Here’s an even worse part. They want us to get to know each other and become close like sisters (or maybe even twins because we’re the same age?) because it’s possible we might become a “family”.

(To Night Owl From Dogfish by Holly Goldberg Sloan & Meg Wolitzer. P9.)

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Avery is a bookworm and serial worrier from New York. Bett is a surfer and carefree spirit form California. Both are usually the centre of their dads’ lives, so when those dads meet at a conference, Bett tracks down Avery’s school email to propose that drastic action should be taken.

The dads are two-steps ahead. While they go off on a motorcycle tour of China, they have booked Bett and Avery into the same summer camp. To their surprise, they form the sisterly-bond their dads had hoped for and are all set to live happily-ever-after as a new family.

Things don’t go quite so to plan for their Dads. Determined not to part, Bett and Avery set off on the summer adventure of a lifetime and discover the true extent of family and friendship.

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Review:

The Parent Trap has been given a timely and brilliant makeover in this story of two girls from opposite sides of America. I am delighted to see a nod to the classic story. The Lindsay Lohan version was a staple when I was growing up, and there was a particular age (maybe 9 – 13ish) where I thought it was the most impossibly cool thing on the planet.

I have to admit that Bett and Avery have a heck of a lot more character. Bett isn’t a rule-breaker so much as a rule-maker. She makes her own rules. She is a good judge of her own limits (for example, as a proficient diver she is quite happy to jump from a zipwire into a lake) but less so of how her example will endanger others. Avery is superficially polite, but she worries to the point of driving everyone around her up the wall. Their characters are so individual that I can tell you exactly who they are even now I’ve finished the story.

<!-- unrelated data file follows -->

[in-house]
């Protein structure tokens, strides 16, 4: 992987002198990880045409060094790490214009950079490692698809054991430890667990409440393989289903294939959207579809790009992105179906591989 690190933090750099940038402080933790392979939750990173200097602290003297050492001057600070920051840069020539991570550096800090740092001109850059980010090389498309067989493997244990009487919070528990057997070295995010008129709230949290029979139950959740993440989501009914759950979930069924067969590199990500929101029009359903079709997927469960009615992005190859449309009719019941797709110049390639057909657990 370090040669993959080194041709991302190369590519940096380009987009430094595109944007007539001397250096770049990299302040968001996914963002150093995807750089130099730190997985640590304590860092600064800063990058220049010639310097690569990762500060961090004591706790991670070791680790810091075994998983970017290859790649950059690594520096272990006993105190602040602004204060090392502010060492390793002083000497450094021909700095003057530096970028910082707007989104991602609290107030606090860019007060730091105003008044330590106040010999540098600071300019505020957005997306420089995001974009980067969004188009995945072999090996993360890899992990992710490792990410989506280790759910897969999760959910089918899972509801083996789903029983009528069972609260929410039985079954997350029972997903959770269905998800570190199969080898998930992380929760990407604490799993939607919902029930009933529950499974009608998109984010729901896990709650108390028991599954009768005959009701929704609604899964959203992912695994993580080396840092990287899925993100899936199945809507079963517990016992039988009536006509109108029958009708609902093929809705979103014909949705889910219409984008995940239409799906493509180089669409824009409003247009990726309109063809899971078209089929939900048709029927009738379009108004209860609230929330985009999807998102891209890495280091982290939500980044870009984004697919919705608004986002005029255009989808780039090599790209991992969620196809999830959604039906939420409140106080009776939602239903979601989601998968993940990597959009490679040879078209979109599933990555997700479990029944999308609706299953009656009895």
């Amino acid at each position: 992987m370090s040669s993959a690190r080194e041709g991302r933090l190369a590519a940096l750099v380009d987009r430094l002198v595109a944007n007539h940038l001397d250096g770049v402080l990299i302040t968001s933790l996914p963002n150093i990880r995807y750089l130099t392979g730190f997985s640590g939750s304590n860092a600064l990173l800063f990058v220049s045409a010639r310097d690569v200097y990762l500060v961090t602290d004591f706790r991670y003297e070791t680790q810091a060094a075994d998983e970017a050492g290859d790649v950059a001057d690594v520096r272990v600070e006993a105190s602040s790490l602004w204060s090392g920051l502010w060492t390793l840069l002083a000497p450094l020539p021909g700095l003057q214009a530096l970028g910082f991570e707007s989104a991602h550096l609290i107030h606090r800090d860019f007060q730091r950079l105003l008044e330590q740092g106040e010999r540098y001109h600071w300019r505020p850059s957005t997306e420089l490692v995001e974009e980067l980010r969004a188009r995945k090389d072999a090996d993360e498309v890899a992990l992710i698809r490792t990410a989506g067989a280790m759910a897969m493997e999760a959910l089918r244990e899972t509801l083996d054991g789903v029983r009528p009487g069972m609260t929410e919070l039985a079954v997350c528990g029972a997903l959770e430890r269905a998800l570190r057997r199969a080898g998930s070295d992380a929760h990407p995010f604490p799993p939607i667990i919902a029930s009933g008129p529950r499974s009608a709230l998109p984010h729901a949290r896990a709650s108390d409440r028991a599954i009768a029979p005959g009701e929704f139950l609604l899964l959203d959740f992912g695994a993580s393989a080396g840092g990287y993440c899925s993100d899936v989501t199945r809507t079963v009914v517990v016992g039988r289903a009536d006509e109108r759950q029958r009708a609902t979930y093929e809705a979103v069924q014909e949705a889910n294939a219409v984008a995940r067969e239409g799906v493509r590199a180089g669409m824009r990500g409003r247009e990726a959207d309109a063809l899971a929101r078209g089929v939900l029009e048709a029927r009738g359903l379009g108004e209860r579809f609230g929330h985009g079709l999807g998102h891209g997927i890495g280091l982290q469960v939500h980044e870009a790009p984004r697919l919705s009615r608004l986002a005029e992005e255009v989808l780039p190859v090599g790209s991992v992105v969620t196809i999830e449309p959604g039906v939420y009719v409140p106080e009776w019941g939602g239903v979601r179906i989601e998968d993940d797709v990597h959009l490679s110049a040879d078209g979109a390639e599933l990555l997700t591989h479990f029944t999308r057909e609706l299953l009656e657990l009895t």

The story is told through a series of letters and emails. Many of the emails are sent between Bett and Avery, but there are also messages from their dad’s, from Bett’s grandmother and from other characters they meet along the way. Although it takes a little keeping up with who is sending each message, it is worth the effort as it creates a totally rounded picture of each character.

This is a great one for the teen market. As a guideline ‘teen’ covers readers aged 10-14. What I liked about this story was it didn’t try to be YA for eleven-year-olds. It respects its audience exactly at the stage they are and tells a great contemporary story.

Grab a packet of marshmallows and some biscuits, get the smores made and get to know this great cast of characters. Whether you are a night owl like Avery or a Dogfish like Bett, you will relate to this story of friendship and family bonds.

 

Thanks to Egmont for my gifted copy of To Night Owl From Dogfish. Opinions remain my own.